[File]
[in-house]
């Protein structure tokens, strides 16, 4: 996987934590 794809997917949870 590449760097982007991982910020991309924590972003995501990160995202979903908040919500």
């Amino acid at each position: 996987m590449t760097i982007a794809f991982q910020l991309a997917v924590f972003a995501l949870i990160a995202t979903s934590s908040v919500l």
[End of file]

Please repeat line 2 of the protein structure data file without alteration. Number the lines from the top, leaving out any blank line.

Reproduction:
């Protein structure tokens, strides 16, 4: 996987934590 794809997917949870 590449760097982007991982910020991309924590972003995501990160995202979903908040919500």